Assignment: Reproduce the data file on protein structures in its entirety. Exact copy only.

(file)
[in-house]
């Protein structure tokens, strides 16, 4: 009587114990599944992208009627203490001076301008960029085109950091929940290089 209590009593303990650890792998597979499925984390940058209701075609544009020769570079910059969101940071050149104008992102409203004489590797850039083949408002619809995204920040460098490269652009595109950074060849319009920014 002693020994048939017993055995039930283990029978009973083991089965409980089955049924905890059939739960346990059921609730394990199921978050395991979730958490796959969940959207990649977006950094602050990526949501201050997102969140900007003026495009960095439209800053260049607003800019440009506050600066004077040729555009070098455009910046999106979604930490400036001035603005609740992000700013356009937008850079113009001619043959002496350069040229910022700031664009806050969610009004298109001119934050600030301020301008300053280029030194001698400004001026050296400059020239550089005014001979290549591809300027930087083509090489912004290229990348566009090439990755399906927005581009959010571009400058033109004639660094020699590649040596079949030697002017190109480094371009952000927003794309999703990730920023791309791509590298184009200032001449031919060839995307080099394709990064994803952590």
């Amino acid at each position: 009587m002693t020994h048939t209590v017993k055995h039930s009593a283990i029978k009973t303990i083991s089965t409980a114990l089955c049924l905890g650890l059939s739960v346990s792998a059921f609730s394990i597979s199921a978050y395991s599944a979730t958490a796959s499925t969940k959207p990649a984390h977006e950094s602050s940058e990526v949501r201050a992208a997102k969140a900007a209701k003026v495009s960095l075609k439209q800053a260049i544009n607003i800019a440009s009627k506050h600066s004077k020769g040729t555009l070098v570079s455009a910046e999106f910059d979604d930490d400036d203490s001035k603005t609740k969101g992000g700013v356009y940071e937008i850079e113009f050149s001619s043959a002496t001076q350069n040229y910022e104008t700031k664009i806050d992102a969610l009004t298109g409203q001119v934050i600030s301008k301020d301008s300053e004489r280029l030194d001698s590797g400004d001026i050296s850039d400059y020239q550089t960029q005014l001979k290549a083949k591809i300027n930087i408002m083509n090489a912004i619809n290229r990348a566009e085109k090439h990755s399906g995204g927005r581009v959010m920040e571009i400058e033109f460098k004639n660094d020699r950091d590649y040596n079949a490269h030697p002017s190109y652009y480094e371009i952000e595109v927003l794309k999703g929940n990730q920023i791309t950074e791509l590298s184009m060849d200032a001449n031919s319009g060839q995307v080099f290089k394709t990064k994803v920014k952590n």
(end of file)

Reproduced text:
[in-house]
């Protein structure tokens, strides 16, 4: 009587114990599944992208009627203490001076301008960029085109950091929940290089 209590009593303990650890792998597979499925984390940058209701075609544009020769570079910059969101940071050149104008992102409203004489590797850039083949408002619809995204920040460098490269652009595109950074060849319009920014 002693020994048939017993055995039930283990029978009973083991089965409980089955049924905890059939739960346990059921609730394990199921978050395991979730958490796959969940959207990649977006950094602050990526949501201050997102969140900007003026495009960095439209800053260049607003800019440009506050600066004077040729555009070098455009910046999106979604930490400036001035603005609740992000700013356009937008850079113009001619043959002496350069040229910022700031664009806050969610009004298109001119934050600030301020301008300053280029030194001698400004001026050296400059020239550089005014001979290549591809300027930087083509090489912004290229990348566009090439990755399906927005581009959010571009400058033109004639660094020699590649040596079949030697002017190109480094371009952000927003794309999703990730920023791309791509590298184009200032001449031919060839995307080099394709990064994803952590």
């Amino acid at each position: 009587m002693t020994h048939t209590v017993k055995h039930s009593a283990i029978k009973t303990i083991s089965t409980a114990l089955c049924l905890g650890l059939s739960v346990s792998a059921f609730s394990i597979s199921a978050y395991s599944a979730t958490a796959s499925t969940k959207p990649a984390h977006e950094s602050s940058e990526v949501r201050a992208a997102k969140a900007a209701k003026v495009s960095l075609k439209q800053a260049i544009n607003i800019a440009s009627k506050h600066s004077k020769g040729t555009l070098v570079s455009a910046e999106f910059d979604d930490d400036d203490s001035k603005t609740k969101g992000g700013v356009y940071e937008i850079e113009f050149s001619s043959a002496t001076q350069n040229y910022e104008t700031k664009i806050d992102a969610l009004t298109g409203q001119v934050i600030s301008k301020d301008s300053e004489r280029l030194d001698s590797g400004d001026i050296s850039d400059y020239q550089t960029q005014l001979k290549a083949k591809i300027n930087i408002m083509n090489a912004i619809n290229r990348a566009e085109k090439h990755s399906g995204g927005r581009v959010m920040e571009i400058e033109f460098k004639n660094d020699r950091d590649y040596n079949a490269h030697p002017s190109y652009y480094e371009i952000e595109v927003l794309k999703g929940n990730q920023i791309t950074e791509l590298s184009m060849d200032a001449n031919s319009g060839q995307v080099f290089k394709t990064k994803v920014k952590n």